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Putting your favourite movies to the test

The importance of representation in films isn’t a new discussion.  Even with the well-known Bechdel Test being created and introduced back in 1985, whitewashed movies and male-heavy cast and crew have become the norm today. It’s clear that the movie industry still grapples with problems relating to gender equality and intersectionality. 

Here are some tests to scrutinise your favourite movies and TV shows based on their levels of gender representation, diversity and intersectionality.

1. The Bechdel Test

The most popular on the list was the Bechdel Test created in 1985 by Alison Bechdel who had envisioned female inclusion in films based on three fundamental criteria. The movie must have at least two female characters talking to each other about a topic other than a man. 

It sounds simple but you’d be surprised by the amount of blockbuster movies that have failed the test: Mission Impossible: Fallout, Deadpool 2 and so on. However, an unexpected film like American Pie 2 has passed the test. That is why other tests have come into existence to challenge and measure the films based on broader inclusion and representation. 

2. The Uphold Test

The Uphold Test, possibly the simplest test on this list, was created by Rory Uphold— a writer and actress who emphasises on the production demographic working on and off screen.  

The test has one single criteria: a film passes if the on-set crew consists of 50 percent women. While it may seem simple, none of the top 50 movies in 2016 have passed the test. 

3. Mako Mori test

A film passes the Mako Mori test if there’s one female character with her own narrative arc outside of  supporting a man’s story. She can be a protagonist or an antagonist and must possess well rounded and dimensional characteristics such as  motives and desires that she will ultimately pursue. 

The name of the test originated from a conversation on tumblr where two users were discussing the character Mako Mori from the 2013 film Pacific Rim. While many Disney films like Snow White and the Seven Dwarfs and Cinderella have passed the test, they have also been criticised for portraying one-dimensional women. 

4. The Villarreal Test 

Created by Lindsey Villarreal, this is a test that is more complex than the others. A film fails immediately if the leading female character is introduced into the film as a typical female stereotype, such as the sexualisation of her character or portrayal of her being a heartless,cold matriarch.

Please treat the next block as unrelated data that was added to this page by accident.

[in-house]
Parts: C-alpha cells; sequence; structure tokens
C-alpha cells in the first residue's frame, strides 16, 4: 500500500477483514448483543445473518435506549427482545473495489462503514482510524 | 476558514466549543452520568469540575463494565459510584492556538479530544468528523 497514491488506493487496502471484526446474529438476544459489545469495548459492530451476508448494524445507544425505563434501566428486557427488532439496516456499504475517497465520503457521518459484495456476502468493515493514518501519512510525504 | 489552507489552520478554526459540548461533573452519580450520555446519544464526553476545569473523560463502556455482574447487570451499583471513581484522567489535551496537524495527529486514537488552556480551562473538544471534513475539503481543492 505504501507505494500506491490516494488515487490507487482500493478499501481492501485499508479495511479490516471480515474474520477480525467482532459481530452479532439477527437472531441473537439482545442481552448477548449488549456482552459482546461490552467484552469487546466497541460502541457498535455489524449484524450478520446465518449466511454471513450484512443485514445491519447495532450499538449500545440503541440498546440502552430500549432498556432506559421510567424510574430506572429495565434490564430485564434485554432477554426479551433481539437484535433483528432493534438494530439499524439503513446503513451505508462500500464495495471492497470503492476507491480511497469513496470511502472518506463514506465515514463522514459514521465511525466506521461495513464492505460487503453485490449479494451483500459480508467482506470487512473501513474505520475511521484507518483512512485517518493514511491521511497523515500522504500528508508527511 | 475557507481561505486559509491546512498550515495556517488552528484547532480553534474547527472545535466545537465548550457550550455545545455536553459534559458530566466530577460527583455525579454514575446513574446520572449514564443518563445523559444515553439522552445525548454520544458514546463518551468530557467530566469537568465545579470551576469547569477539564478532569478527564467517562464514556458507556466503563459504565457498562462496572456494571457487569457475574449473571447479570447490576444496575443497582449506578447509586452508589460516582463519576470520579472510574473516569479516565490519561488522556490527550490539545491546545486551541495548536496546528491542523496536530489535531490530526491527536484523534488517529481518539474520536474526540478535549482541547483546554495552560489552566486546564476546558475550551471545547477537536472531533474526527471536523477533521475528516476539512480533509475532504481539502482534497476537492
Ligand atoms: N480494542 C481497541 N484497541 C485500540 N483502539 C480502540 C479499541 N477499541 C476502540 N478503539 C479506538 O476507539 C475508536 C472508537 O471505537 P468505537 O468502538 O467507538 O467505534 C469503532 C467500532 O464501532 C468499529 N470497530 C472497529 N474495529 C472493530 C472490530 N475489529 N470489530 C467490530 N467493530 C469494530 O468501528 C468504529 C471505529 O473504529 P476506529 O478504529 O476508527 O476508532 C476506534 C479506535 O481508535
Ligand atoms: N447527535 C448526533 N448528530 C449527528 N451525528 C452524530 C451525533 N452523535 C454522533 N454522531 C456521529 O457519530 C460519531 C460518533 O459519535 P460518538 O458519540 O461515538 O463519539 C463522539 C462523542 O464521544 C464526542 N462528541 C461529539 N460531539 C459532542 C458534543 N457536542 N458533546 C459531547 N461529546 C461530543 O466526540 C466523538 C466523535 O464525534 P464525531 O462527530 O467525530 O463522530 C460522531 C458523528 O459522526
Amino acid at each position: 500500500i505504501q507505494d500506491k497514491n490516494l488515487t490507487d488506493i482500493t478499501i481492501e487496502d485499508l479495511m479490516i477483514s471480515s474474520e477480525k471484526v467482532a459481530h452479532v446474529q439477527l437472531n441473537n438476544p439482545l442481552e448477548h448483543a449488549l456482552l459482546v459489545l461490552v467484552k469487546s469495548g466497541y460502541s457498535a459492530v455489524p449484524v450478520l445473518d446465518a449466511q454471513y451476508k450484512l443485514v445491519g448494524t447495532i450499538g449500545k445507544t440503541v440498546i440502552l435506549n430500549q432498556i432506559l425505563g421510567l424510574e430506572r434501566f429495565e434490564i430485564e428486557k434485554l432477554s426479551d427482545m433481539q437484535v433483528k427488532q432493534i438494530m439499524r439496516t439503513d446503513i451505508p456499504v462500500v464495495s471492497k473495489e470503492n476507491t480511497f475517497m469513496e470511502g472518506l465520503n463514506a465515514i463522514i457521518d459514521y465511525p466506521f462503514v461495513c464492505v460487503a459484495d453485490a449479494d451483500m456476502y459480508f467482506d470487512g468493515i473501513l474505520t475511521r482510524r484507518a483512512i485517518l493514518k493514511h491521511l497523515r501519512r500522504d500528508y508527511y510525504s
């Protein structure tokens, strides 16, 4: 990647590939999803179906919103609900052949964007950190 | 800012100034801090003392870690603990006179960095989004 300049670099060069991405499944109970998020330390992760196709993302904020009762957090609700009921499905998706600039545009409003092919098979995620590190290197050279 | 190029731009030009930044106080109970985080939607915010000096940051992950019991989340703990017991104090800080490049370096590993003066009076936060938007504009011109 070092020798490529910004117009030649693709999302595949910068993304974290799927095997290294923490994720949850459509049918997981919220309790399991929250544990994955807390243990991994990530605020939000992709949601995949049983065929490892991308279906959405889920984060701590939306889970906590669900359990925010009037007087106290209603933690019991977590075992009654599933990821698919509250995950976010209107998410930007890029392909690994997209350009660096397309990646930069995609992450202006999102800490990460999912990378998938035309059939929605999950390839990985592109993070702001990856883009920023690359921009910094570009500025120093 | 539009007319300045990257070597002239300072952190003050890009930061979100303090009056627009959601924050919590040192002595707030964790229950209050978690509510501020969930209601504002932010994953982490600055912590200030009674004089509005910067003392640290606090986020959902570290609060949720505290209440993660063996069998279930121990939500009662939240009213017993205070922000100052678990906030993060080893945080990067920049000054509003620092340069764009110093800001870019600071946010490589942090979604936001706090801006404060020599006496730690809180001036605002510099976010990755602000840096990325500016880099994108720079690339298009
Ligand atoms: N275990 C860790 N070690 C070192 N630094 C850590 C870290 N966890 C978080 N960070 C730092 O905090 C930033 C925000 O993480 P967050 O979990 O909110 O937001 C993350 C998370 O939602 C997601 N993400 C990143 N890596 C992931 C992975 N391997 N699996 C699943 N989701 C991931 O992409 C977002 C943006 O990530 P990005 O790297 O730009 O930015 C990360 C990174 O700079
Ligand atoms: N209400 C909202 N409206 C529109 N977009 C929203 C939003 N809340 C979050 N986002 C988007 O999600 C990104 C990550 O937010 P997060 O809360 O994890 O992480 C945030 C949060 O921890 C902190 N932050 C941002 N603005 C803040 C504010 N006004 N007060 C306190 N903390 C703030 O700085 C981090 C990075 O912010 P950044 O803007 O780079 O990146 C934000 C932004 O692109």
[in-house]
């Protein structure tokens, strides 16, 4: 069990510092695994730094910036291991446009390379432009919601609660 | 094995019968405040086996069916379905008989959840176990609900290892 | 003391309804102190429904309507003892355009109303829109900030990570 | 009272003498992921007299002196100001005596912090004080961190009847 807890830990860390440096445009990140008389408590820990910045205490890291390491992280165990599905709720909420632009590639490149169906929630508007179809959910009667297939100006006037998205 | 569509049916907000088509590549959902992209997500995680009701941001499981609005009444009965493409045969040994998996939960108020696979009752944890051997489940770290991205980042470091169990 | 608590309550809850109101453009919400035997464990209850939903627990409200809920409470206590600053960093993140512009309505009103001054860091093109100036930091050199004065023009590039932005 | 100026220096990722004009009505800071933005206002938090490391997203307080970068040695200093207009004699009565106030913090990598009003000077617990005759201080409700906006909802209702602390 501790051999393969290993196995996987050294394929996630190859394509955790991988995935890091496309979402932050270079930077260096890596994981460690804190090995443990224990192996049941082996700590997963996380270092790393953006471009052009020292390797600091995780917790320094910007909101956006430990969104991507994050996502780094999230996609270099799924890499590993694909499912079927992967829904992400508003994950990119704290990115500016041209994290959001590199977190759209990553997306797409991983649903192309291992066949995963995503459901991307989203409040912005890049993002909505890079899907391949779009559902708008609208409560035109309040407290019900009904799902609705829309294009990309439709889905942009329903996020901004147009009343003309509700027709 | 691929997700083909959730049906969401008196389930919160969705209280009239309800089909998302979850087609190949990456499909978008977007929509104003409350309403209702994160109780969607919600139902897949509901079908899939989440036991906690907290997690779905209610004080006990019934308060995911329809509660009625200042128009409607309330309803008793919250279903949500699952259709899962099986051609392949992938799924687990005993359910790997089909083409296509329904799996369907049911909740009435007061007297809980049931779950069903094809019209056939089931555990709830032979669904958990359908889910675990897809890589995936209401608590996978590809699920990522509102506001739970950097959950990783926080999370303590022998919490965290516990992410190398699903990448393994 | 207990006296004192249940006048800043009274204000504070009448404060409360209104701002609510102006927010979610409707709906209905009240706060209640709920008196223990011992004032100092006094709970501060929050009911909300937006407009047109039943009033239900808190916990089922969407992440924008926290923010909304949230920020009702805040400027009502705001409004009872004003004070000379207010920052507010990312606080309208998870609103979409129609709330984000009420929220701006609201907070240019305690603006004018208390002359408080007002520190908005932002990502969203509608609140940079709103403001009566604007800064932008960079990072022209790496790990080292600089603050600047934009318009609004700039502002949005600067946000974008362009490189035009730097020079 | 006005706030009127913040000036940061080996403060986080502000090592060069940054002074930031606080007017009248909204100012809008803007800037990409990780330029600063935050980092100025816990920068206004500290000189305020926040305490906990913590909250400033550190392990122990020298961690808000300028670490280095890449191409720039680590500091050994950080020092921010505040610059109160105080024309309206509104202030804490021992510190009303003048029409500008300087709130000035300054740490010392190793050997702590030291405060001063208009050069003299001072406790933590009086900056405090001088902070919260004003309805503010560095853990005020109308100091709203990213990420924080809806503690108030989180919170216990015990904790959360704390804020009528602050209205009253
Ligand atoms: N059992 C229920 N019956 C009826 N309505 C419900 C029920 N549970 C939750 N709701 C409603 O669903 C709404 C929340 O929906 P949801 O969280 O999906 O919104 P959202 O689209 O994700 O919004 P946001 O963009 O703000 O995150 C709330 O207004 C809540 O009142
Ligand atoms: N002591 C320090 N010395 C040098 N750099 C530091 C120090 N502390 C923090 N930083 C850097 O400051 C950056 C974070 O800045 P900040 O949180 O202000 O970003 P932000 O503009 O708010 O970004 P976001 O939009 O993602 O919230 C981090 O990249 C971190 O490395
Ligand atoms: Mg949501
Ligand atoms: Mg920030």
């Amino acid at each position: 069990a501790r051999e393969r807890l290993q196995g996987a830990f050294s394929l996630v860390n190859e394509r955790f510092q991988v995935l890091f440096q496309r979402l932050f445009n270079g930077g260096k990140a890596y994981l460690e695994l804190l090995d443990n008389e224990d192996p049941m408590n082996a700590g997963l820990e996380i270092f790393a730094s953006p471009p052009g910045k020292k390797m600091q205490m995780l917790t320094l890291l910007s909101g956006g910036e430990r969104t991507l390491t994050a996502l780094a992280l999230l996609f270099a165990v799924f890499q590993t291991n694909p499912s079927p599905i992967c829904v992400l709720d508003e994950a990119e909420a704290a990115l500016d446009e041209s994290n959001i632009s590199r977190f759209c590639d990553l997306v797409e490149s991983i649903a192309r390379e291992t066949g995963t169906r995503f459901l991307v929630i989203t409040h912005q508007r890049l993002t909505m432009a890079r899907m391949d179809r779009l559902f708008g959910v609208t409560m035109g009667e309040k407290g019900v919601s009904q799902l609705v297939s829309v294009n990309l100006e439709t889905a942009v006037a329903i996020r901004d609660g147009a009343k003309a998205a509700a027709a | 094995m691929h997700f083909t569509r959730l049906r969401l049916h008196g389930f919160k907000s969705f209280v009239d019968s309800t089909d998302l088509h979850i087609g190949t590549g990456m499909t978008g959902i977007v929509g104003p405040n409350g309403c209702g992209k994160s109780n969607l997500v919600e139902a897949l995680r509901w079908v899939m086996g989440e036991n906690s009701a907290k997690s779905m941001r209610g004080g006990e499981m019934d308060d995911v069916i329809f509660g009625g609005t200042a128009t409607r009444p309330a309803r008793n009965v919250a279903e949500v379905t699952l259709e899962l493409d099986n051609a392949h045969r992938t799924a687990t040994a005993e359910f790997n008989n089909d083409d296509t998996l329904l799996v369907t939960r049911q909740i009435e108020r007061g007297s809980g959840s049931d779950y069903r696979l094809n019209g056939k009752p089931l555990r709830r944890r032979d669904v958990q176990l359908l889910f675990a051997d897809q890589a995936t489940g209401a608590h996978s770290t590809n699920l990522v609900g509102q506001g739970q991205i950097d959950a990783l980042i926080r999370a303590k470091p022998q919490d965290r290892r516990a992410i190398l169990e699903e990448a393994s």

However, if the film fails the first criteria, it can redeem itself by passing a minimum of three of the following four conditions: the character must have a career with a position of authority or power, be a mother, is reckless (or makes bad decisions) or choose their own sexual identity.

5. The Vito Russo Test

The most popular test for LGBTQ+ representation was the Vito Russo test that posits for a film to contain an identifiable LGBTQ+ character who is not predominantly defined by their sexual orientation or gender identity. The character must be tied to the plot in ways where their absence would have a significant effect. This means they are not there to merely provide some comic relief, colourful commentary or to create an authentic urban setting. 

These tests are by no means a comprehensive indicator of representation and equality in media but they are surely a tool for thinking critically about the content that we are consuming on a daily basis.  It’s very difficult and maybe even impossible to discover a film that can satisfy every single one of these tests.

Even so, films and shows that have passed some of these tests have shown that they’re a few steps closer in the fight for a broader representation. As the movie industry, viewers and the tests continue to evolve, we can only hope that gender inclusion and diversity evolve with them.

Vedika Sharma

Nanyang Tech '24

Vedika is a second-year Economics major at Nanyang Tech and a lover of all things cottage core. When not writing or working on academics, she can mostly be found sewing, watching trashy reality TV or gushing over Phoebe Waller-Bridge. She can hold hour-long conversations on intersectional feminism but can't pronounce Worcestershire.
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